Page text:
Imagine my surprise when Zavvi emailed me about the Stranger Things: Attack of the Mind Flayer Roleplay Game.
It’s an official game, and while I suppose it’s part card game, and Repos call it an immersive game, I can see why Zavvi used “roleplaying” to describe Joey Vigour’s design. However, my terminology concerns are with how it treats mental health, not game classifications.
In the Stranger Things “RPG”, you play as one of the characters, getting a token for that character and in a one-card character sheet. In terms of character stats, it’s straightforward, and you’re either possessed by the Mind Flayer or not.
Uncomfortably, the game uses “Sane” or “Possessed” as the two states.
To win the game, the sane characters must resist the Mind Flayer’s attacks. The possessed characters must try to convert or knock out the rational characters to win.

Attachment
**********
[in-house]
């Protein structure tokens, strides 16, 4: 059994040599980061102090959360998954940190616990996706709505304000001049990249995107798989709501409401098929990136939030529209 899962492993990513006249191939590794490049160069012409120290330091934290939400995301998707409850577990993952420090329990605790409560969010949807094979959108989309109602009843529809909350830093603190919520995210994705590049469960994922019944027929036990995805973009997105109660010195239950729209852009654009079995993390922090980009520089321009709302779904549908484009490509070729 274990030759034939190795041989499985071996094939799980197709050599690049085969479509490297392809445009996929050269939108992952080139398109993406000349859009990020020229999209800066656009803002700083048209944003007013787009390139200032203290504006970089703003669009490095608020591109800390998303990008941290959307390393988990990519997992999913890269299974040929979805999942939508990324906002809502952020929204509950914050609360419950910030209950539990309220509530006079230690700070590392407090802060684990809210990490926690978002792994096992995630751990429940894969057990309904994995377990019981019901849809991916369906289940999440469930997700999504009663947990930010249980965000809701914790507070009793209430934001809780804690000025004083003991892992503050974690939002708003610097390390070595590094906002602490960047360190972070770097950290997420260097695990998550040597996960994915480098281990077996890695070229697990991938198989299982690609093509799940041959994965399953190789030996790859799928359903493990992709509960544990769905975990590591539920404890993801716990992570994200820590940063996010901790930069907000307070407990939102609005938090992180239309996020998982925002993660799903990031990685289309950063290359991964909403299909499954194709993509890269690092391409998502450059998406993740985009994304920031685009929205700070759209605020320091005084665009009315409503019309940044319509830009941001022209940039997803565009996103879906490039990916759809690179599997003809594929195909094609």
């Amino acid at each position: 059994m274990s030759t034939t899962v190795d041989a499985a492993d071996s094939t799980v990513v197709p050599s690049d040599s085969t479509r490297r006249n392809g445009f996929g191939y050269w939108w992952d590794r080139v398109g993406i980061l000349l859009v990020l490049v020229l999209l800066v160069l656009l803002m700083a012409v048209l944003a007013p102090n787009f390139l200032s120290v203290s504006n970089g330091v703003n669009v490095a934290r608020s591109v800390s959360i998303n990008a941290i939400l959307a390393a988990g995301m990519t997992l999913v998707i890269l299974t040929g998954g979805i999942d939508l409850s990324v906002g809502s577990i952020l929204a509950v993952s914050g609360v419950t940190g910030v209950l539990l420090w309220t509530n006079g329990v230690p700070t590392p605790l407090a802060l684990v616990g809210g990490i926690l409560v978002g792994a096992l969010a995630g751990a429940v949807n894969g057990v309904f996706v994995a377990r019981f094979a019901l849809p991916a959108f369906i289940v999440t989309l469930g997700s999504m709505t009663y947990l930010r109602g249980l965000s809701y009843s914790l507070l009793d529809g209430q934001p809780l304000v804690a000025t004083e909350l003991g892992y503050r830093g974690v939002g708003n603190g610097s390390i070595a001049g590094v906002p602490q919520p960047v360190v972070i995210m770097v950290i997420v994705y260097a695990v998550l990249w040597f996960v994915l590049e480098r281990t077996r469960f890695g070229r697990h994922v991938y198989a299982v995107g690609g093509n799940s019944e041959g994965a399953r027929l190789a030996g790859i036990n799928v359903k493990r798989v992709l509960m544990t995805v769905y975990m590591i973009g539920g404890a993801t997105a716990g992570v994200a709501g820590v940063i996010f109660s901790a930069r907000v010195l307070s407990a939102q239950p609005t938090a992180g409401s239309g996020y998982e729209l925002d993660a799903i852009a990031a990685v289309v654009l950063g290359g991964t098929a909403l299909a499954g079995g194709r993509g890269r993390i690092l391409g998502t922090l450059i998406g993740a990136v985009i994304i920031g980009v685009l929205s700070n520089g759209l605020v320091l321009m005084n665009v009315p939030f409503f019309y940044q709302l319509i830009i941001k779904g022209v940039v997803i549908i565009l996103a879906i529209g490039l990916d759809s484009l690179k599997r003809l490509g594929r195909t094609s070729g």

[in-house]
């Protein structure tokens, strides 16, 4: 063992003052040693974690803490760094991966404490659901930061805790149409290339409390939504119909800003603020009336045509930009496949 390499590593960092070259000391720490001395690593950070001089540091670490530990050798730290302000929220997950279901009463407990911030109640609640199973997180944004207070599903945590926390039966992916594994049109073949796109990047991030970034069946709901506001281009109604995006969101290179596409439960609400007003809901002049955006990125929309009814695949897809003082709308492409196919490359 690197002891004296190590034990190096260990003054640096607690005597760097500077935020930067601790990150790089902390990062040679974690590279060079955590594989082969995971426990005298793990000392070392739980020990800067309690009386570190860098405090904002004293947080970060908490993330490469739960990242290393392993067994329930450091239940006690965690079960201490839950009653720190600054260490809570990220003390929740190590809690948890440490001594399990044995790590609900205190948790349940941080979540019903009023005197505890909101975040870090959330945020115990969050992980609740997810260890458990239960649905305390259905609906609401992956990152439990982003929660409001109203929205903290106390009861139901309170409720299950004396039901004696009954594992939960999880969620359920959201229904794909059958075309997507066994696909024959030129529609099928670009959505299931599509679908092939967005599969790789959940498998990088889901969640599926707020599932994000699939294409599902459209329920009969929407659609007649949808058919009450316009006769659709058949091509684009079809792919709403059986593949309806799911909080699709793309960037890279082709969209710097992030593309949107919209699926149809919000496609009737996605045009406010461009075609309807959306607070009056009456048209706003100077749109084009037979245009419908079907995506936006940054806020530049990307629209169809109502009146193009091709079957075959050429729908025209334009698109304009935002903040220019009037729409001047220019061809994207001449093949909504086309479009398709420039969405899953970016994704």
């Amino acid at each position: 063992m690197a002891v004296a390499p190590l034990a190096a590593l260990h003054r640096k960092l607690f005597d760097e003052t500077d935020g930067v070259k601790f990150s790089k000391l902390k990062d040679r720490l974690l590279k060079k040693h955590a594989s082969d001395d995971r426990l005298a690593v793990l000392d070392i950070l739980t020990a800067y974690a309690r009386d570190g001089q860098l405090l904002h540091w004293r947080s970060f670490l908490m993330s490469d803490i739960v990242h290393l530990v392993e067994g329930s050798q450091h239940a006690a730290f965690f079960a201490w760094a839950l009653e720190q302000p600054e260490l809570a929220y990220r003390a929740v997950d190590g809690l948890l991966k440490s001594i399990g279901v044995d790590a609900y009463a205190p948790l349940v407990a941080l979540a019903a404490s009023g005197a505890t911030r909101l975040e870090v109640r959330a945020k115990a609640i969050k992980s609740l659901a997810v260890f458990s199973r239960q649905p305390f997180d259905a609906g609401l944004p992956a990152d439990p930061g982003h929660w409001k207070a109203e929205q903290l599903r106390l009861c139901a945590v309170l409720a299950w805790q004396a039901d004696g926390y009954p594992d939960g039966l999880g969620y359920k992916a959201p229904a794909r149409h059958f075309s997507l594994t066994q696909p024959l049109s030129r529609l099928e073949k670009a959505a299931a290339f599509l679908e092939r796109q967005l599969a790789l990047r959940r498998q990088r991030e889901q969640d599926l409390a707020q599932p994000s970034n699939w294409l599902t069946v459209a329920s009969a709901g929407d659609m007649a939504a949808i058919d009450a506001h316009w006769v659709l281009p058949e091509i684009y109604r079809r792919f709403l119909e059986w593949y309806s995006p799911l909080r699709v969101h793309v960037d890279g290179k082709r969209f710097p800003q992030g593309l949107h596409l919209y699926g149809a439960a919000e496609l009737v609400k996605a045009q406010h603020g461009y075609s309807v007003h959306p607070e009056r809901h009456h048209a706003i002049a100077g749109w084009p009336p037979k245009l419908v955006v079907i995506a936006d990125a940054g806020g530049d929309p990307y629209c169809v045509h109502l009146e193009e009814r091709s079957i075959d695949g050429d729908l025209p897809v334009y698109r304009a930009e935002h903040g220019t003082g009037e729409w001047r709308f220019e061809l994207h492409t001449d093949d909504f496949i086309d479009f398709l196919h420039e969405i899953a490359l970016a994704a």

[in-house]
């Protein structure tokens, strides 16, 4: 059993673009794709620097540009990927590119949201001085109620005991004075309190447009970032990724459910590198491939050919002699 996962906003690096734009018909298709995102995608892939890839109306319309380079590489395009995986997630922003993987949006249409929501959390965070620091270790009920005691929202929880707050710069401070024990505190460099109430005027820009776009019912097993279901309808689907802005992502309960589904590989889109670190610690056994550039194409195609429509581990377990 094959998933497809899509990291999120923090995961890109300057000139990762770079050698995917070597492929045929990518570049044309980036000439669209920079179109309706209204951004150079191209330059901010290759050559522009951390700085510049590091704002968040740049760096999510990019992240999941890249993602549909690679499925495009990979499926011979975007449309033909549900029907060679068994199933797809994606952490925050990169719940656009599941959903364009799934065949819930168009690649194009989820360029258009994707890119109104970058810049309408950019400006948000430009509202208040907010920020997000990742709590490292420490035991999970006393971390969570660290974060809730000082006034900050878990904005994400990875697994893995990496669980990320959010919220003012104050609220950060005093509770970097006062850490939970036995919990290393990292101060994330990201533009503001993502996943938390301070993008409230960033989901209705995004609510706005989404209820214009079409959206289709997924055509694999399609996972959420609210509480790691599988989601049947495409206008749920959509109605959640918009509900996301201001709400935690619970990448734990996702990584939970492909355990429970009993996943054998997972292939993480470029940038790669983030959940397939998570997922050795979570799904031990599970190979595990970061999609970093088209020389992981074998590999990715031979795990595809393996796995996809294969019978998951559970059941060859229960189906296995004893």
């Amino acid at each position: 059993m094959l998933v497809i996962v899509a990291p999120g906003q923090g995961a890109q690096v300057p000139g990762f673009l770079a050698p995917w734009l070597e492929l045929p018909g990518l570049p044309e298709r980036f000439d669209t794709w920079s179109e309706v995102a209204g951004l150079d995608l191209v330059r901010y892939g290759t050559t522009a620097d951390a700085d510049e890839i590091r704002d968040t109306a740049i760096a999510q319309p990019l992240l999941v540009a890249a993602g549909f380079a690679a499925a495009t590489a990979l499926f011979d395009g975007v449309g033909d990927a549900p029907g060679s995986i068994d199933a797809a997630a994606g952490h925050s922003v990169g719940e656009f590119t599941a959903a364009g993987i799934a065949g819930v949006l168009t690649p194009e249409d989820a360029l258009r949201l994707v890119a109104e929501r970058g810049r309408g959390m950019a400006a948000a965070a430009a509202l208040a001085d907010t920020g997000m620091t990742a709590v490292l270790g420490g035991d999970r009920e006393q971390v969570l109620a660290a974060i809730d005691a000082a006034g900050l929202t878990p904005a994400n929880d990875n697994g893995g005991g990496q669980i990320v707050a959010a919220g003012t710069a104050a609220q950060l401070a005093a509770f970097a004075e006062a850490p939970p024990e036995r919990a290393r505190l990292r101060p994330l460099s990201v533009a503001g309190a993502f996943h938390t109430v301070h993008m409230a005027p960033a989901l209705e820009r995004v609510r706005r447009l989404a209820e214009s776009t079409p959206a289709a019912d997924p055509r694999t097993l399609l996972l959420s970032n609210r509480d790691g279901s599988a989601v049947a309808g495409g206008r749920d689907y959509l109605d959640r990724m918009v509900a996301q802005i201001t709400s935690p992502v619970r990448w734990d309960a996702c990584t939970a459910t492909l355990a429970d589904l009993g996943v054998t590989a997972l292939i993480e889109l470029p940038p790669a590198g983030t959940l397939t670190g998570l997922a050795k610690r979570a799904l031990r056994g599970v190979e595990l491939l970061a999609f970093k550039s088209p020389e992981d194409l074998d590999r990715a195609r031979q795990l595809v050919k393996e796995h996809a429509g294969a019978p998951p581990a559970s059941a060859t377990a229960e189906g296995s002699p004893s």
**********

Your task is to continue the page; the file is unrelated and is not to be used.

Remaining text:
It’s a bluffing game in which you draw cards and decide which other players to give them to, and these moves may result in the characters switching from sane to possessed.
My concern with the terminology is that people suffering from mental health problems are not people possessed by monsters. That feels like a horribly medieval way of thinking about a vital subject already burned with taboo and misunderstandings.
However, I note that Repos is based in Brussels, and English may not have been the language the game was developed in. Netflix, presumably, agreed to the terminology used. Avoiding mental health terminology may have been a wiser decision.
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